Scientists Figured Out the Optimal Length of Time to Dunk an Oreo

Research dollars well spent. Photo: Oreo

A group of heroes with Ph.D.s at Utah State University’s Splash Lab has used its very particularized skill set to answer one of the universe’s most burning questions. After researching the matter for “several hours a day, for two weeks,” the group claims to have discovered the peak dip time for an Oreo cookie. According to this team of mechanical engineers, it’s four seconds.

Tadd Truscott, who runs the lab, tells Salt Lake City’s KSL that the question about optimized dunking time “kept coming up” with colleagues. Naturally, they all had strong opinions, and proceeded to “kind of argue about it.” To settle the matter, they set up two weeks of milk stress tests to definitively ascertain how long an Oreo can last before falling apart. According to their exhaustive study, the cookie will soak up 50 percent of possible fluids in just one second. By the fourth second, it’s “reached maximum absorption,” so is therefore “best eaten then.”

They assumed most people are after a Goldilocks state — not a disintegrated goo pile, also not a merely damp Oreo. There’s actually a complicated equation that helps out in this situation, if you like math: In the ’90s, a physics professor in England named Len Fisher argued that a formula for fluid dynamics could be used to home in on the ideal dunk time for a cookie. This discovery apparently earned him a so-called Ig Nobel Prize, and he published a book called, confusingly, How to Dunk a Doughnut that explains how milk molecules cling to the pores on a cookie’s surface by a principle known as capillary action. The equation for how far the milk will travel is complicated (it requires calculating surface tension and milk viscosity, and taking the cosine of the milk’s contact angle with the cookie). Fisher did the dirty work, though, and got a three- to five-second time window for British “biscuits,” which are basically American cookies.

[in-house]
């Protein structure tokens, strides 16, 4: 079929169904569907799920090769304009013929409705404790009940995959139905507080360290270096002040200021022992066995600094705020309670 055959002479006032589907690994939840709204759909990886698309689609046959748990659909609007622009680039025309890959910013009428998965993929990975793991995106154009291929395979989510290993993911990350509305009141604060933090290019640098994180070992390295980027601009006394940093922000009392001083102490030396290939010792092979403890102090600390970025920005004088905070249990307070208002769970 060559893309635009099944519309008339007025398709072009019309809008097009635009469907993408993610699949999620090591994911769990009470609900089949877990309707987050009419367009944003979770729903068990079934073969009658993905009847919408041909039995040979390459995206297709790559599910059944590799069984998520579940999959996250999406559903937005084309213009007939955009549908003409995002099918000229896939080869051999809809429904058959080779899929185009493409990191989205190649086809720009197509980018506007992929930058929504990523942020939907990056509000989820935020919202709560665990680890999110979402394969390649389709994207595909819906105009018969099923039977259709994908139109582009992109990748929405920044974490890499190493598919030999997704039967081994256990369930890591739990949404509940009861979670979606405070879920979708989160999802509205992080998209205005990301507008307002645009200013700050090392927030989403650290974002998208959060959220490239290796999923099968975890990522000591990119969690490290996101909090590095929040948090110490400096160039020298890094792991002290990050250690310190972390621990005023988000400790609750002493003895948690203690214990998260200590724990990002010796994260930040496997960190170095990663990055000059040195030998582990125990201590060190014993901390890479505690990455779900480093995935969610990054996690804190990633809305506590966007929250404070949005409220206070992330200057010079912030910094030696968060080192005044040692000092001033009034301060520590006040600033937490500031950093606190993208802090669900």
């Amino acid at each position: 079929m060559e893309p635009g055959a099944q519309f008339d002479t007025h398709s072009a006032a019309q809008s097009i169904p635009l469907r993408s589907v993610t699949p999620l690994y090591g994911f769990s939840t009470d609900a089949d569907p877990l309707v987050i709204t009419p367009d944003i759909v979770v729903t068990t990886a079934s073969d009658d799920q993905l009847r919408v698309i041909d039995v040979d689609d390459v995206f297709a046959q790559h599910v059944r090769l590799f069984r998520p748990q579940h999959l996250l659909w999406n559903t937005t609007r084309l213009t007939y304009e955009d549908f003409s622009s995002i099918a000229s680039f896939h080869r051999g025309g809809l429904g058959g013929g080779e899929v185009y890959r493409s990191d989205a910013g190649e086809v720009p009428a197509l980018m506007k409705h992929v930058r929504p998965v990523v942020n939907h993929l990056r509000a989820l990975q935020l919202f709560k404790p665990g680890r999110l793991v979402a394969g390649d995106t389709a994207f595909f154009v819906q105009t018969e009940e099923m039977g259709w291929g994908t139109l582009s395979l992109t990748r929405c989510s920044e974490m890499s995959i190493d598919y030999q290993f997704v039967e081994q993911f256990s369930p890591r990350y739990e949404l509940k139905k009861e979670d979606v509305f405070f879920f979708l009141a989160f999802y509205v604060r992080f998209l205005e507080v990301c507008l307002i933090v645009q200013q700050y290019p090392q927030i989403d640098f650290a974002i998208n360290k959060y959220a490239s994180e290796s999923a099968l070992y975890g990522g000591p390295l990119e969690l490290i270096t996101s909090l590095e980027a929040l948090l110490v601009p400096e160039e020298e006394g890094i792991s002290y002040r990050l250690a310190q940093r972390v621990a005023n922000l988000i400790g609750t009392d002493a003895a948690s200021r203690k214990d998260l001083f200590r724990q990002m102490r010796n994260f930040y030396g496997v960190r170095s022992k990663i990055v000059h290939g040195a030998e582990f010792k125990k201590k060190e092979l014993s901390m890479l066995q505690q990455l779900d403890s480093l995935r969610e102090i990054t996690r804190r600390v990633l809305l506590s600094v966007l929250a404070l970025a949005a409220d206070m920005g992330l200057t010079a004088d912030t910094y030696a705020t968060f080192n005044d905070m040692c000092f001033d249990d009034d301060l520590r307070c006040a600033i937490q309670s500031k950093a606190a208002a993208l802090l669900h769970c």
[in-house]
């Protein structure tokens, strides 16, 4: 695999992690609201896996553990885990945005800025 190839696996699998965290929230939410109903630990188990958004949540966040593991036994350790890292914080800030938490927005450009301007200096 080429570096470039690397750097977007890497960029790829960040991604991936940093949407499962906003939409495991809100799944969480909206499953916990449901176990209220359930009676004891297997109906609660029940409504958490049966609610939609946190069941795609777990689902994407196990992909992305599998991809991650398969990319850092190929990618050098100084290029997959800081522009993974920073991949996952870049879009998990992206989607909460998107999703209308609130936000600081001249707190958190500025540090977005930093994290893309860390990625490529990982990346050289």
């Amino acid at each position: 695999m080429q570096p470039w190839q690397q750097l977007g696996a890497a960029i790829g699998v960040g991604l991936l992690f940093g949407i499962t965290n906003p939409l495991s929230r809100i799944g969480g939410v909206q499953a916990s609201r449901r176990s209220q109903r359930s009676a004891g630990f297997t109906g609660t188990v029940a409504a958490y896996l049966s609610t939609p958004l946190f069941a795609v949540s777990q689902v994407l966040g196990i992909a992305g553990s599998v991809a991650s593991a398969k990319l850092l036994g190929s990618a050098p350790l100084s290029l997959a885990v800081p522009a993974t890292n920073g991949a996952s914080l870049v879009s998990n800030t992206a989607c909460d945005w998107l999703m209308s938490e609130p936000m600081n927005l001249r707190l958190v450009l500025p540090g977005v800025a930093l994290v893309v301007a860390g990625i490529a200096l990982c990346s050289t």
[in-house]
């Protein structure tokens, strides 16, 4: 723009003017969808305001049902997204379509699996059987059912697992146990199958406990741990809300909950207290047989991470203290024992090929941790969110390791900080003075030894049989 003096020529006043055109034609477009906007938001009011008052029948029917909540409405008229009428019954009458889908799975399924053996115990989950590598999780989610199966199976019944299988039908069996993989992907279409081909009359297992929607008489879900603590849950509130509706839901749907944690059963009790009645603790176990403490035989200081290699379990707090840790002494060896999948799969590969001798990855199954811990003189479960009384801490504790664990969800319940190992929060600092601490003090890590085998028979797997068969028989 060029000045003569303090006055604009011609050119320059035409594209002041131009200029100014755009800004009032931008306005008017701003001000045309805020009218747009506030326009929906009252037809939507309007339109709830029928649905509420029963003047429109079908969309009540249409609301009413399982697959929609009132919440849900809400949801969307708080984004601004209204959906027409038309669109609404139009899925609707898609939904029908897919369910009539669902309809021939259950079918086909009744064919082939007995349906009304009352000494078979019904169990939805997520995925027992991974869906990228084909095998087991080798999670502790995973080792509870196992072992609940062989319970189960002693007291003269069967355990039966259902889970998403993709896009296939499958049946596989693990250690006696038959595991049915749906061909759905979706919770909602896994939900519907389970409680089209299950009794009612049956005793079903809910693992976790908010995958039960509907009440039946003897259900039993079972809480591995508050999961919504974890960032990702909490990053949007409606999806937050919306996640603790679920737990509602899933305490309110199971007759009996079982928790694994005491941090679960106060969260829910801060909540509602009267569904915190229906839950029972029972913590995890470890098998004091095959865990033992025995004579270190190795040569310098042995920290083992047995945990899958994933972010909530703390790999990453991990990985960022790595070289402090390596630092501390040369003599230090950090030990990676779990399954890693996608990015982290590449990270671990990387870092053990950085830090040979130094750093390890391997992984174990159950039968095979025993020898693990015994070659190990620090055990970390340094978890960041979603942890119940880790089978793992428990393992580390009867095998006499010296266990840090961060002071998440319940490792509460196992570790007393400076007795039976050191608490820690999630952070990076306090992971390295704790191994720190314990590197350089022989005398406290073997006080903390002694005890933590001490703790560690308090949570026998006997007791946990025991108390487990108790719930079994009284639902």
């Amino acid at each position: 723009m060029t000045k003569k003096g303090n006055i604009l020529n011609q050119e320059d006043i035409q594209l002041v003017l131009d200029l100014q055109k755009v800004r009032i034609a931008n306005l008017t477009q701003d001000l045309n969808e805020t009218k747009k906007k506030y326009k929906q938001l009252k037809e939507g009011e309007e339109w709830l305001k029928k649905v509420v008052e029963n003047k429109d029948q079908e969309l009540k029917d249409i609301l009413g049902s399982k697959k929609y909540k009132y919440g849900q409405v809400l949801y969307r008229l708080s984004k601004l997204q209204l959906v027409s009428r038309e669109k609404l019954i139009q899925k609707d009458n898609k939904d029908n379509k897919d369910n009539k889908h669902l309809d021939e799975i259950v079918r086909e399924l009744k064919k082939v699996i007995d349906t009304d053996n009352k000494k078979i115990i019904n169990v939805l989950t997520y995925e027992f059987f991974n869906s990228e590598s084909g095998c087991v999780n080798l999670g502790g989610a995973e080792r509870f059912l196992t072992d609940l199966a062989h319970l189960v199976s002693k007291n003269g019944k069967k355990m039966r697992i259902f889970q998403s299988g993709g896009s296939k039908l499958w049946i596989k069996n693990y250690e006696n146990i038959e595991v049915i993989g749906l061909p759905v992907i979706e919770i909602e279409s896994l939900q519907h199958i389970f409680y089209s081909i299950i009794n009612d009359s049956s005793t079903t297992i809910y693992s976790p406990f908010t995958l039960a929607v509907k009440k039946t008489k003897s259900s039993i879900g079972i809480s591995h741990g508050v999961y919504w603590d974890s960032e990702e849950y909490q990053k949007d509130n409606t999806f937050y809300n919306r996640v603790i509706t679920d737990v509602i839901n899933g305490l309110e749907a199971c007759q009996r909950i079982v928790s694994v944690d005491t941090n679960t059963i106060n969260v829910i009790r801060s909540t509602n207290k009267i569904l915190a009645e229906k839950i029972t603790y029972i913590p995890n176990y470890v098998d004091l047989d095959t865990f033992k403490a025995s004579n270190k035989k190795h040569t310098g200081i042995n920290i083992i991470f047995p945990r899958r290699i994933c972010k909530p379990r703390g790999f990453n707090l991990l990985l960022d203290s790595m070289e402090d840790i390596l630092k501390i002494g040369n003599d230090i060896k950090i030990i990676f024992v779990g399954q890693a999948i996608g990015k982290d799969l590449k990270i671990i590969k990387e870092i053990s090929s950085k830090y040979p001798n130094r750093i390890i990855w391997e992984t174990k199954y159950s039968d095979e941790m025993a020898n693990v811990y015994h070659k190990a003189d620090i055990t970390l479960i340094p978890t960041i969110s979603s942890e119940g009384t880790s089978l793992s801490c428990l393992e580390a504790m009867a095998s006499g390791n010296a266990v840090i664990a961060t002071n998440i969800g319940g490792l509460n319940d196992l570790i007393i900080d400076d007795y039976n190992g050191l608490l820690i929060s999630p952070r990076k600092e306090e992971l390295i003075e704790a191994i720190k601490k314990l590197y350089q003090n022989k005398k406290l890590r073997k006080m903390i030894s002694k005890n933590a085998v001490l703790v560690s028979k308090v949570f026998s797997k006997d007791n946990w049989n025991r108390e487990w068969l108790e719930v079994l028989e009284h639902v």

Being a Brit, he never realized he needed to specifically test Oreos. Truscott and his colleagues fixed that oversight. They also tried out graham crackers, which, they learned, do not maintain the structural dignity of an Oreo once submerged. (Even though they’re essentially British biscuits, grahams pretty much aren’t meant to be dunked.) As for Oreos, while four seconds is ideal, you should also keep your stopwatch handy — go anything beyond five, and Truscott says you’ll end up with a goopy cookie.

Scientists Figured Out Optimal Length of Time to Dunk Oreo